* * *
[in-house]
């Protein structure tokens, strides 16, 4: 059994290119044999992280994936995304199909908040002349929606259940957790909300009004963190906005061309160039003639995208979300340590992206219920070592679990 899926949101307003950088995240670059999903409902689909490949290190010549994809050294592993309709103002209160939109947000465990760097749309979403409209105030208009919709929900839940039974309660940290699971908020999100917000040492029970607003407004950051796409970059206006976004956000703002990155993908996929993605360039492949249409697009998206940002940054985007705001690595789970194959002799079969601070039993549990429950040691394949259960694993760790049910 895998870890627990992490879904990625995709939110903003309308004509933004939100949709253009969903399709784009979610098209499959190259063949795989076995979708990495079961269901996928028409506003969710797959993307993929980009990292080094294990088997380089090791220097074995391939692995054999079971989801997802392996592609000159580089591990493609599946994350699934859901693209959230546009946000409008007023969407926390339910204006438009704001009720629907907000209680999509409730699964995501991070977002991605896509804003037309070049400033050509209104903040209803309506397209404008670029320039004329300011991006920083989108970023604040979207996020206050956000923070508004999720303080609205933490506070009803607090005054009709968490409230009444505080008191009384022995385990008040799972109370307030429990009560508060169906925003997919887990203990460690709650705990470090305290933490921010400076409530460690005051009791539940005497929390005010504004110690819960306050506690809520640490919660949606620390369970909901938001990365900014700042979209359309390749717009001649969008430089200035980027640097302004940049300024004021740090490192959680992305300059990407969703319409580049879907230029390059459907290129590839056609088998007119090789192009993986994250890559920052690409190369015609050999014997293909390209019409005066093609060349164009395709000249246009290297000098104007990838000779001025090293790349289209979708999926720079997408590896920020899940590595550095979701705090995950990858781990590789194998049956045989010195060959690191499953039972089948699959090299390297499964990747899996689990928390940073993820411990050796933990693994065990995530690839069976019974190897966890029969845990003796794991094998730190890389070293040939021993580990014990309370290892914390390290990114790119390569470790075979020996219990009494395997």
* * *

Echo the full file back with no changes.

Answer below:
[in-house]
């Protein structure tokens, strides 16, 4: 059994290119044999992280994936995304199909908040002349929606259940957790909300009004963190906005061309160039003639995208979300340590992206219920070592679990 899926949101307003950088995240670059999903409902689909490949290190010549994809050294592993309709103002209160939109947000465990760097749309979403409209105030208009919709929900839940039974309660940290699971908020999100917000040492029970607003407004950051796409970059206006976004956000703002990155993908996929993605360039492949249409697009998206940002940054985007705001690595789970194959002799079969601070039993549990429950040691394949259960694993760790049910 895998870890627990992490879904990625995709939110903003309308004509933004939100949709253009969903399709784009979610098209499959190259063949795989076995979708990495079961269901996928028409506003969710797959993307993929980009990292080094294990088997380089090791220097074995391939692995054999079971989801997802392996592609000159580089591990493609599946994350699934859901693209959230546009946000409008007023969407926390339910204006438009704001009720629907907000209680999509409730699964995501991070977002991605896509804003037309070049400033050509209104903040209803309506397209404008670029320039004329300011991006920083989108970023604040979207996020206050956000923070508004999720303080609205933490506070009803607090005054009709968490409230009444505080008191009384022995385990008040799972109370307030429990009560508060169906925003997919887990203990460690709650705990470090305290933490921010400076409530460690005051009791539940005497929390005010504004110690819960306050506690809520640490919660949606620390369970909901938001990365900014700042979209359309390749717009001649969008430089200035980027640097302004940049300024004021740090490192959680992305300059990407969703319409580049879907230029390059459907290129590839056609088998007119090789192009993986994250890559920052690409190369015609050999014997293909390209019409005066093609060349164009395709000249246009290297000098104007990838000779001025090293790349289209979708999926720079997408590896920020899940590595550095979701705090995950990858781990590789194998049956045989010195060959690191499953039972089948699959090299390297499964990747899996689990928390940073993820411990050796933990693994065990995530690839069976019974190897966890029969845990003796794991094998730190890389070293040939021993580990014990309370290892914390390290990114790119390569470790075979020996219990009494395997």